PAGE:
I’ve found that interviews on campus are generally 15-17 minutes of pleasant chitchat, interspersed with about 3-5 minutes of awkward silences. My “favorite” part of the interview is at the end, when the interviewer asks if you have any questions. If you do have questions, this part is really simple. However, I often find myself flustered since I really don’t care for learning about the firm. I know that I’m basically begging for a job and any answer they pick will be just dandy. My proudest memory is of my asking the interviewer, “Do you know how many summers your firm hires for the summer class?” As luck would have it, my interviewer turned out to be the hiring partner in charge of the summer program. Yup, I didn’t get a callback from that firm either.

Now don’t think that I didn’t achieve any success. In fact, I got invited to a post-OCI dinner. Feeling very self-confident and, considering the invitation card only required “business casual,” I found myself the only person at dinner not in a business suit. Of course, I was not flustered and proceeded to enjoy a nice steak dinner. At some point, I decided that the dinner was going well and, being tired with aching cheeks, told my interviewer that I was going home. Looking back, I wish I had drunk more since I didn’t get a callback anyway.

My favorite part of the process is waiting to hear back. But honestly? Waiting sucks. I used to wonder, “Why don’t they let me know already?” Then I found out that the answer is that they don’t want me. You might also wonder, “Should I talk to friends to see if they have received callbacks?” Asking friends is like scratching a scab. You know it’s not good for you, but you do it anyway and then proceed to feel deflated when someone else tells you that so-and-so received a callback from the same firm that is currently ignoring you. The worst part of this process is that, despite knowing that you should not care what the firms think about you and that your self-worth does not depend on how many firms give you callbacks, you still feel elated when a firm does give you a callback and somewhat crushed when you get that thin envelope, just like those other people during the college application process. There’s too much invested to not care.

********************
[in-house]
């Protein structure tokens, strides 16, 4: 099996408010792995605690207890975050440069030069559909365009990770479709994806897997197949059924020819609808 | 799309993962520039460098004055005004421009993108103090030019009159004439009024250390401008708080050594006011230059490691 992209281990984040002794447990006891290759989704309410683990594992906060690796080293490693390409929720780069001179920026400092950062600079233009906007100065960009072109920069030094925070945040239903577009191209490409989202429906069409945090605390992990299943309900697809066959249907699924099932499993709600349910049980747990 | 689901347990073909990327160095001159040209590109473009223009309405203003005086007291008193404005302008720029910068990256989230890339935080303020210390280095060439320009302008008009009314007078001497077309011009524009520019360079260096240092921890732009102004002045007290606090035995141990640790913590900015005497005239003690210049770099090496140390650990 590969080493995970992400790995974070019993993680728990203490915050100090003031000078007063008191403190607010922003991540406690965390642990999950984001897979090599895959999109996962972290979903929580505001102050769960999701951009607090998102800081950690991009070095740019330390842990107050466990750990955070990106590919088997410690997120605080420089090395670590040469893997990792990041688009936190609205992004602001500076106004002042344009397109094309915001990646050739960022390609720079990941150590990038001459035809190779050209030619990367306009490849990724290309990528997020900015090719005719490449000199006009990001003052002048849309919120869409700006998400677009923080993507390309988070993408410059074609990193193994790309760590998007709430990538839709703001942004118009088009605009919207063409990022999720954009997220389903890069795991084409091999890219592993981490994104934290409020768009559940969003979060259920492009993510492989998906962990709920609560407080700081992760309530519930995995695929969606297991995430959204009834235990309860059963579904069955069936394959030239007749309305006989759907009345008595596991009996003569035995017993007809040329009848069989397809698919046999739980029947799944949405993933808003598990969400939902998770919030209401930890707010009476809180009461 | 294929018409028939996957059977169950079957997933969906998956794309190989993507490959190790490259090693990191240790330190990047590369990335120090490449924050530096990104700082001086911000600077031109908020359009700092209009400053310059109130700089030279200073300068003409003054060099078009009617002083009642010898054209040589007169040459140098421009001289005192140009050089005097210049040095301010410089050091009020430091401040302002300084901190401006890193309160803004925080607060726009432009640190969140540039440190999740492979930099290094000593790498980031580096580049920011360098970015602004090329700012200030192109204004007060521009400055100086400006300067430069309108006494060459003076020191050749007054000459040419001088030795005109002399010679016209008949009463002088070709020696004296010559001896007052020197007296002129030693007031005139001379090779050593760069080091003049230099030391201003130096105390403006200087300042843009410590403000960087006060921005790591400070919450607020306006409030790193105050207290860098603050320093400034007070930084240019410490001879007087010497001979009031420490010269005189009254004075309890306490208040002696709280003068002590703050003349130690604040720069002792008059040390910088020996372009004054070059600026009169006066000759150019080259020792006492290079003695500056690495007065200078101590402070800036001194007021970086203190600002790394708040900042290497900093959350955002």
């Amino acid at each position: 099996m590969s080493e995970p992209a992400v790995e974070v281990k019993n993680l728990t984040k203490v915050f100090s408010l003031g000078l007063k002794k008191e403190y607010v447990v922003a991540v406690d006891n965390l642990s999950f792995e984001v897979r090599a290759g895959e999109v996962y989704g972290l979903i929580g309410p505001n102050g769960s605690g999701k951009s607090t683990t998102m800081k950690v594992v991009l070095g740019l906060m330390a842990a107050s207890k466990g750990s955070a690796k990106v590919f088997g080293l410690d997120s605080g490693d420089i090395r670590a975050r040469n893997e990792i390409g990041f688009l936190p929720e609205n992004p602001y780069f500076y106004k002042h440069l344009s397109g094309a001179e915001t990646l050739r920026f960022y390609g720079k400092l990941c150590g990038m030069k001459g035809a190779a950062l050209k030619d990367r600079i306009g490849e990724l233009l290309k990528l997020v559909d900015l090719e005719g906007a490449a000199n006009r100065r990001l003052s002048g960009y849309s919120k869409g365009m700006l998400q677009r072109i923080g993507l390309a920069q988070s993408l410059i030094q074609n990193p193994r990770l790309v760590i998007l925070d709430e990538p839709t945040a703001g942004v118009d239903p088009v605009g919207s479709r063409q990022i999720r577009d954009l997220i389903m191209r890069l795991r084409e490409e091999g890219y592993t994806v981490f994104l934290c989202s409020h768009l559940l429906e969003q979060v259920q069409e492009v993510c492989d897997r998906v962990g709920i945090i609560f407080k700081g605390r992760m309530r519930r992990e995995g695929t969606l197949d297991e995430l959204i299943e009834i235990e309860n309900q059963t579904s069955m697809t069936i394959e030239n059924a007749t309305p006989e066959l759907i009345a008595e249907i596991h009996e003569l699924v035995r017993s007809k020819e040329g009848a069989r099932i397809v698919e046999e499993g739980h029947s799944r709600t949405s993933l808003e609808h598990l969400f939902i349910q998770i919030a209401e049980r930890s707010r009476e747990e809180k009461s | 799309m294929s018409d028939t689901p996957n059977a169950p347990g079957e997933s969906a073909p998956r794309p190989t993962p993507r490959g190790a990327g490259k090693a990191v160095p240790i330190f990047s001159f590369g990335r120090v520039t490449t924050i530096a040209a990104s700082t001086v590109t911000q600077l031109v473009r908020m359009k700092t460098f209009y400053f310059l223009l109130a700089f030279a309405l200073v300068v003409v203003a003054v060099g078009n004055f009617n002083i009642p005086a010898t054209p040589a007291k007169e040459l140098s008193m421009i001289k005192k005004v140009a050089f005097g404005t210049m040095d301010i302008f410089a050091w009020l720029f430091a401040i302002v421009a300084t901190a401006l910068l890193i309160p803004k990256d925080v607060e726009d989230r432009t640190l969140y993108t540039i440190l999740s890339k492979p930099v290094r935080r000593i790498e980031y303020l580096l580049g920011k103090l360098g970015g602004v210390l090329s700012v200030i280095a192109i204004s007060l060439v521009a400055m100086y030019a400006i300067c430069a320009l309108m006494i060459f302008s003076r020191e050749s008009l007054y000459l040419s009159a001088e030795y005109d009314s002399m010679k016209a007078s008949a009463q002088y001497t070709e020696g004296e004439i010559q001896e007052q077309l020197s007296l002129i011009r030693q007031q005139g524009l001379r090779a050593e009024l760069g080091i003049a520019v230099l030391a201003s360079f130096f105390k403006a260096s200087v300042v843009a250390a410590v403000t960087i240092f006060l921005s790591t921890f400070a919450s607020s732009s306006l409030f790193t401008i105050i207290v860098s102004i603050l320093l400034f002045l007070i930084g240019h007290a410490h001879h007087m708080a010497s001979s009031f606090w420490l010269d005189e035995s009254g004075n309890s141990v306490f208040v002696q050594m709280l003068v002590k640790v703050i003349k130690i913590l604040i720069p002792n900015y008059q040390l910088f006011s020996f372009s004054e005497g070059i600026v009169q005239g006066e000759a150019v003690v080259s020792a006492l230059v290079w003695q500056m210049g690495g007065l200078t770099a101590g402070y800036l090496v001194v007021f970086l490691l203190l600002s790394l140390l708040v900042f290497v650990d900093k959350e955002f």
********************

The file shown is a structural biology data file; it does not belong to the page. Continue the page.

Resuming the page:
All in all, this year’s OCI seems to be harder than previous years, especially for those interviewing in D.C. and California. Of course, there are students who have received 13 callbacks from D.C. People interviewing in New York also do not seem to have many problems receiving multiple callbacks. However, some people interviewing for other cities have not heard anything positive. Someone told me that having three callbacks should be considered a success. If I repeat it enough times, does it then become true?

OCI is not all doom and gloom. After all, the famous chocolate-covered pretzels do exist and sometimes you get to engage in lively conversation with interesting lawyers who work on important projects. The solidarity among 2Ls, forged by the fact that everyone is going through the exact same horrendous experience, is quite unique and somewhat positive. Nevertheless, you can’t help but feel liberated once OCI is finished. That is, you feel liberated until you realize that the second round starts in a week.